Emotions aside: In classical legal thinking, which still prevails in many continental legal traditions, including the Polish one, the world was neat and ordered. There were public bodies, allowed to do only what the law says they can do and holding the monopoly on the use of force; and private bodies, allowed to do everything that the law does not forbid them from doing and not allowed to use physical force against each other. 19th and 20th centuries witnessed a rise of constitutionalism, which led to the human-rights-limitation and control of the exercise of public power by public bodies.

Within that picture, Facebook is indeed a private company. It can do everything that the law does not forbid it from doing. It is not under direct obligation to facilitate freedom of speech, a right to associate, fair trial etc. However, notice three things:

  1. Factually, Facebook’s power is enormous. With billions of people using it, billions of people trusting it with providing news, billions of people using it for organisation and communication, it can easily affect the abovementioned rights and freedoms. It might be a private company, but it holds a ‘public’ position in many senses. Why?
  2. Even assuming that Facebook just deletes what it believes is against the law, it:
    1. interpretes the law by itself, without relying on any court;
    2. executes the law by itself, because it has the factual monopoly on the ‘digital force’. In the tangible world, an owner of a debate club might want to kick out a speaker from his property, but would need police to actually take him or her out. In the tangible world, one might find some banners outrageous, but destroying them would still infringe someone else’s property rights. In the digital world, where there are no ‘bodies’, and people do not hold any property in their digital content, this is legally fine, and factually easy, since Facebook unilaterally controls the platform.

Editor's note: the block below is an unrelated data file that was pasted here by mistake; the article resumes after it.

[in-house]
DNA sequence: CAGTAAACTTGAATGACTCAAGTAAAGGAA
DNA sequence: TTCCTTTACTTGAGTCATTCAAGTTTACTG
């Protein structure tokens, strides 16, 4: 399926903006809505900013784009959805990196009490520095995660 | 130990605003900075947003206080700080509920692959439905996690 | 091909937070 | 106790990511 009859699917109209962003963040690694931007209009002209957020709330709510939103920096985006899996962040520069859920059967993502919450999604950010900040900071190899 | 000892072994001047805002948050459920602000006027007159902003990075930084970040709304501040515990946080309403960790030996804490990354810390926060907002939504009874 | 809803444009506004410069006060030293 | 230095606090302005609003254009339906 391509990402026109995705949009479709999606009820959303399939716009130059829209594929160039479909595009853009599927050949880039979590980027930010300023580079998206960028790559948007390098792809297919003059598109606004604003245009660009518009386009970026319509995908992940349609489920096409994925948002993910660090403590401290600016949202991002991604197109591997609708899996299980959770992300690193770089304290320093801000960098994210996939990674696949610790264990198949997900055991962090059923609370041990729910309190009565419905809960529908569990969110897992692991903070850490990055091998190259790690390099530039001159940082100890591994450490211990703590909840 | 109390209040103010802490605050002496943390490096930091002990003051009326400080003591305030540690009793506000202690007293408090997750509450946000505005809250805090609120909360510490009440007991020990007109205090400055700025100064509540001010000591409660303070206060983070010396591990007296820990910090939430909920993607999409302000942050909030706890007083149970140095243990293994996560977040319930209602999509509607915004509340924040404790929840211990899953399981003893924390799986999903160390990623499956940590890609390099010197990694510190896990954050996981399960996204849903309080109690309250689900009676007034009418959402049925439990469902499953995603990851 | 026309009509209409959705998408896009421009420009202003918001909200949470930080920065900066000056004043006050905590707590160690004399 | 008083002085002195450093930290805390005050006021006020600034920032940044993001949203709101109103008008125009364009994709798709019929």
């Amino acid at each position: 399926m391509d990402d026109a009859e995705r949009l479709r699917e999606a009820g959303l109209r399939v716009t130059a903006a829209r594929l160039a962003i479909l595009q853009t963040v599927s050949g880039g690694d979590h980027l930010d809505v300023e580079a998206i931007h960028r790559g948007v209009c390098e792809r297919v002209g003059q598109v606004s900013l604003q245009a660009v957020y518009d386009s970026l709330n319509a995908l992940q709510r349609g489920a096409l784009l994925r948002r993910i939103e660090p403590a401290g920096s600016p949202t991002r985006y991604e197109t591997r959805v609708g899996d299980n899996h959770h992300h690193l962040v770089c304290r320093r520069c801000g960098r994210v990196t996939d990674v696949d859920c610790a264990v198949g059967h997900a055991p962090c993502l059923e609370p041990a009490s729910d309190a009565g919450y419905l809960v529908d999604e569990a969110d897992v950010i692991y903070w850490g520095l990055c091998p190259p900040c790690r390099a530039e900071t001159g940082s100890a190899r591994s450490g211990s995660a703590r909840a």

3. However, Facebook does more than just deleting illegal content. It sets its own rules and standards, often stricter than the law. Moreover, it not only deletes stuff, but through the underlying algorithms it chooses what will be displayed to whom and how often. In this sense, if we look at it as a public space, which it in many senses is (remember social media’s role in the Arab Spring and the Ukrainian Majdan?), it is the sole legislator, the court, and the executor of the ‘law’. I does not hold a public power de lege, but it holds a de facto power perfectly imitating the one we have limited when the state is concerned.

Given all this, I think we need a debate on limiting the discretion of socially important internet platforms when it comes to policing the content displayed/allowed there. Obviously, dozens of questions arise: which ones, who would limit them, is market not enough, how would that impact innovation etc. etc? There are other private parties who exercise other ‘public’ powers elsewhere (think of FIFA, multinational corporations etc.). Should we regulate business at large, or sectors, or what? There is much to be thought through. There is already a lot written on this. Much less read on this. Questions are on the table, and I don’t have tweet-long answers.

But I simply cannot accept the claim that it is perfectly fine that Facebook interprets and executes the law, or actually does whatever it wants, because it is a private company. The power it holds is public in nature, just not yet labelled so by our analog laws. And if that does not convince you, remember: it might soon change that ‘our’ agenda sells. Just like with contracts, we need to make them when everything is fine, but will need them when something goes wrong.